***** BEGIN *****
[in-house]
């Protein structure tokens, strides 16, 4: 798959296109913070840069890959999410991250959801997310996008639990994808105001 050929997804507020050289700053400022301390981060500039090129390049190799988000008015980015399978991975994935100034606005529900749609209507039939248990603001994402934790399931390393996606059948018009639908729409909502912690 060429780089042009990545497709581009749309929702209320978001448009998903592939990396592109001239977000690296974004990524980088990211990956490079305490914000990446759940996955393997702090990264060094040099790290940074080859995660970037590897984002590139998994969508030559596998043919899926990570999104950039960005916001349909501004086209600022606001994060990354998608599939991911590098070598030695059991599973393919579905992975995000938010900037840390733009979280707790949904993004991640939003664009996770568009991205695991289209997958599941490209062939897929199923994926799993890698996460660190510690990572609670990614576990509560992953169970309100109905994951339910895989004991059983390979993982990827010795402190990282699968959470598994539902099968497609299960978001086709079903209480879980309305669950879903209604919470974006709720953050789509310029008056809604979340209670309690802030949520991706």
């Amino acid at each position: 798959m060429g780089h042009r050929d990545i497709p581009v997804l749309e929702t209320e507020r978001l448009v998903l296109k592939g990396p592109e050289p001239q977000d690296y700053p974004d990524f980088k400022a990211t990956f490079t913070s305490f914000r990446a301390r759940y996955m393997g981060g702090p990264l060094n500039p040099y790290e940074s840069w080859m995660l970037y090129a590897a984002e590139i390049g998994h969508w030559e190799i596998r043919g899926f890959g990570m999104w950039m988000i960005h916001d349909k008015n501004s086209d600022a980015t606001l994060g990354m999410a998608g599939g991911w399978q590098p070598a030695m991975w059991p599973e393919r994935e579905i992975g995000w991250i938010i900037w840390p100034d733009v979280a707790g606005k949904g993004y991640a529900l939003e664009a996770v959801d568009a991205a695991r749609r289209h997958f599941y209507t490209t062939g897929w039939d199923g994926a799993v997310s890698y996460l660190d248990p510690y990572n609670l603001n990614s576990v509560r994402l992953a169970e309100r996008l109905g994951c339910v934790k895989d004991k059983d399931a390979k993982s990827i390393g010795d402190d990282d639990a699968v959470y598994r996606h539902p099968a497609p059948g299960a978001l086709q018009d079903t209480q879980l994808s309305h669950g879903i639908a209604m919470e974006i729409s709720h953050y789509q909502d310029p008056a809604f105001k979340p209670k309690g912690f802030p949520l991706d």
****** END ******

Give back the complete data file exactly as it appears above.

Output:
[in-house]
């Protein structure tokens, strides 16, 4: 798959296109913070840069890959999410991250959801997310996008639990994808105001 050929997804507020050289700053400022301390981060500039090129390049190799988000008015980015399978991975994935100034606005529900749609209507039939248990603001994402934790399931390393996606059948018009639908729409909502912690 060429780089042009990545497709581009749309929702209320978001448009998903592939990396592109001239977000690296974004990524980088990211990956490079305490914000990446759940996955393997702090990264060094040099790290940074080859995660970037590897984002590139998994969508030559596998043919899926990570999104950039960005916001349909501004086209600022606001994060990354998608599939991911590098070598030695059991599973393919579905992975995000938010900037840390733009979280707790949904993004991640939003664009996770568009991205695991289209997958599941490209062939897929199923994926799993890698996460660190510690990572609670990614576990509560992953169970309100109905994951339910895989004991059983390979993982990827010795402190990282699968959470598994539902099968497609299960978001086709079903209480879980309305669950879903209604919470974006709720953050789509310029008056809604979340209670309690802030949520991706």
């Amino acid at each position: 798959m060429g780089h042009r050929d990545i497709p581009v997804l749309e929702t209320e507020r978001l448009v998903l296109k592939g990396p592109e050289p001239q977000d690296y700053p974004d990524f980088k400022a990211t990956f490079t913070s305490f914000r990446a301390r759940y996955m393997g981060g702090p990264l060094n500039p040099y790290e940074s840069w080859m995660l970037y090129a590897a984002e590139i390049g998994h969508w030559e190799i596998r043919g899926f890959g990570m999104w950039m988000i960005h916001d349909k008015n501004s086209d600022a980015t606001l994060g990354m999410a998608g599939g991911w399978q590098p070598a030695m991975w059991p599973e393919r994935e579905i992975g995000w991250i938010i900037w840390p100034d733009v979280a707790g606005k949904g993004y991640a529900l939003e664009a996770v959801d568009a991205a695991r749609r289209h997958f599941y209507t490209t062939g897929w039939d199923g994926a799993v997310s890698y996460l660190d248990p510690y990572n609670l603001n990614s576990v509560r994402l992953a169970e309100r996008l109905g994951c339910v934790k895989d004991k059983d399931a390979k993982s990827i390393g010795d402190d990282d639990a699968v959470y598994r996606h539902p099968a497609p059948g299960a978001l086709q018009d079903t209480q879980l994808s309305h669950g879903i639908a209604m919470e974006i729409s709720h953050y789509q909502d310029p008056a809604f105001k979340p209670k309690g912690f802030p949520l991706d």